Weather so good, it’s spooky

Davin Ray Lybbert rock climbs a basalt cliff west of American Falls looking suspiciously like a lion on Saturday. (Courtesy of Davin Ray Lybbert)

This past weekend was a bonanza of outdoor fun across the region.

Friends told me they enjoyed long hikes in the national parks, elk hunting, road cycling, mountain biking, rock climbing, backpacking, camping, fishing, trail running and backcountry skiing. Don’t you just love nice fall days?

On Saturday, I found myself belaying an African lion rock climbing in the basalt cliffs west of American Falls. I think he let out a roar when he reached the top of the route. Strange goings on around Halloween.

It reminds me of the funny story once reported in Climbing magazine about the rebuilding of a gorilla enclosure at the Boston Zoo some years ago.

The plan was to build a more realistic, open air enclosure moving the animals out of a caged display. A steep wall with textured cement was built around the gorilla enclosure. To test the security of the wall, rock climbers were invited to see if it was possible to climb over the tall wall. The idea was that if human climbers could climb the wall, so could gorillas.

The expert rock climbers spent a few days climbing the textured cement and eventually unlocked a way over the wall. Zoo keepers who watched the progress of the climbers decided that since it took the climbers so long to climb the wall, gorillas wouldn’t be able to scale it. But while the climbers were working out the sequences and moves to finally climb over the wall, the gorillas were sitting nearby and watching. After the cage was removed, the gorillas walked to the wall and quickly followed the same sequence they saw their human brothers perform and escaped. The gorillas were hustled back into their cage and construction crews were brought in to remove the texture of the cement wall.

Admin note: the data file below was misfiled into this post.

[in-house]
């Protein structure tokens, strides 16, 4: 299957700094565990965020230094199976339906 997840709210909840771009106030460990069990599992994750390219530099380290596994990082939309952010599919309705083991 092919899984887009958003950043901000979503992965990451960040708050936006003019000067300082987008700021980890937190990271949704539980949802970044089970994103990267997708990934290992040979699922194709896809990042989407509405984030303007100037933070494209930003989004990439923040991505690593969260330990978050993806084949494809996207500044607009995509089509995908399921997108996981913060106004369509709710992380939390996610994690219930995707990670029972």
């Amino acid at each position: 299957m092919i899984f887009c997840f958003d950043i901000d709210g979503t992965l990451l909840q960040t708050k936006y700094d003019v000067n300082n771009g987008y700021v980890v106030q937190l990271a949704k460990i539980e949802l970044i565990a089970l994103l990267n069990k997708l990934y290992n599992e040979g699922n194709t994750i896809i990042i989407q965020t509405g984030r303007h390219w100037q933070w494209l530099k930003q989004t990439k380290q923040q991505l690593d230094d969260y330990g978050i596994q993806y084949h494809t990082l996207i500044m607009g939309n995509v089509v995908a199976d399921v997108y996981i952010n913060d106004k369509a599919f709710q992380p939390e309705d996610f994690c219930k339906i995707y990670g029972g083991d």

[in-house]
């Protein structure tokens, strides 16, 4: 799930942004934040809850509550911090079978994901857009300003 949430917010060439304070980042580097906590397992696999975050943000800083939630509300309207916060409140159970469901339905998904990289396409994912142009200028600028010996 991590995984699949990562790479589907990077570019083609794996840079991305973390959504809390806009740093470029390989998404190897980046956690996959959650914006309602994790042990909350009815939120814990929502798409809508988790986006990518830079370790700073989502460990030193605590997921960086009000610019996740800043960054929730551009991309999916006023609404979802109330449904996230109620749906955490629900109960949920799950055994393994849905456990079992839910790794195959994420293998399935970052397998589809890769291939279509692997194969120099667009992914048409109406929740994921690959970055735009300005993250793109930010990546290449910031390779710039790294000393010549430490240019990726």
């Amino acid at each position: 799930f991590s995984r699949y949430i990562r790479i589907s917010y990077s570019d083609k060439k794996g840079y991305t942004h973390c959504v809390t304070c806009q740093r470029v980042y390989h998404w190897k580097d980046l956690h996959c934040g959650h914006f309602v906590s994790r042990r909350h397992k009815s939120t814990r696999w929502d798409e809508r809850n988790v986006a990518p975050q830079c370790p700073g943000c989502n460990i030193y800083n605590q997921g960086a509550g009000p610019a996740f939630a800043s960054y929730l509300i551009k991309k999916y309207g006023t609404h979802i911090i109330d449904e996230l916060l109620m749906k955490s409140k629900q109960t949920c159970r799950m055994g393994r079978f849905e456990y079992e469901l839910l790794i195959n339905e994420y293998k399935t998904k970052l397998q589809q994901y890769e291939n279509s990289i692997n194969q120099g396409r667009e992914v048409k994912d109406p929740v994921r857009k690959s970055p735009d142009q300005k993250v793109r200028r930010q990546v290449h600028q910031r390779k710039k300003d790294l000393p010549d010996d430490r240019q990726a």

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The Craig Thomas Discovery & Visitor Center at Moose in the Grand Teton National Park has closed for the season.

All visitor centers and campgrounds in the park have also closed for the winter. Visitors can still obtain backcountry camping permits at the Park Headquarters Building during business hours (closed from noon to 1 p.m.) Monday through Friday. On Weekends, contact park dispatch at 307- 739-3301 for backcountry camping permits.

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Fred Beckey, a famous mountaineer and climber who pioneered hundreds of new routes throughout North America, died this week. He was 94.

Wherever you went in the high country, you could assume Beckey had been there first and had already climbed the hardest routes.

His guidebooks have become classics on Western mountaineering. Beckey pioneered climbs in the Tetons and across Idaho. If you ever thought you were the first to climb a peak, you needed to check with Beckey first. He continued his impressive string of climbing even into his 70s and 80s.

I met Beckey several years ago when he made a presentation at Idaho State University in Pocatello. He was in his early 80s and still talking about trying new routes in various mountain ranges across the West. He has inspired and impressed several generations of climbers and alpinists.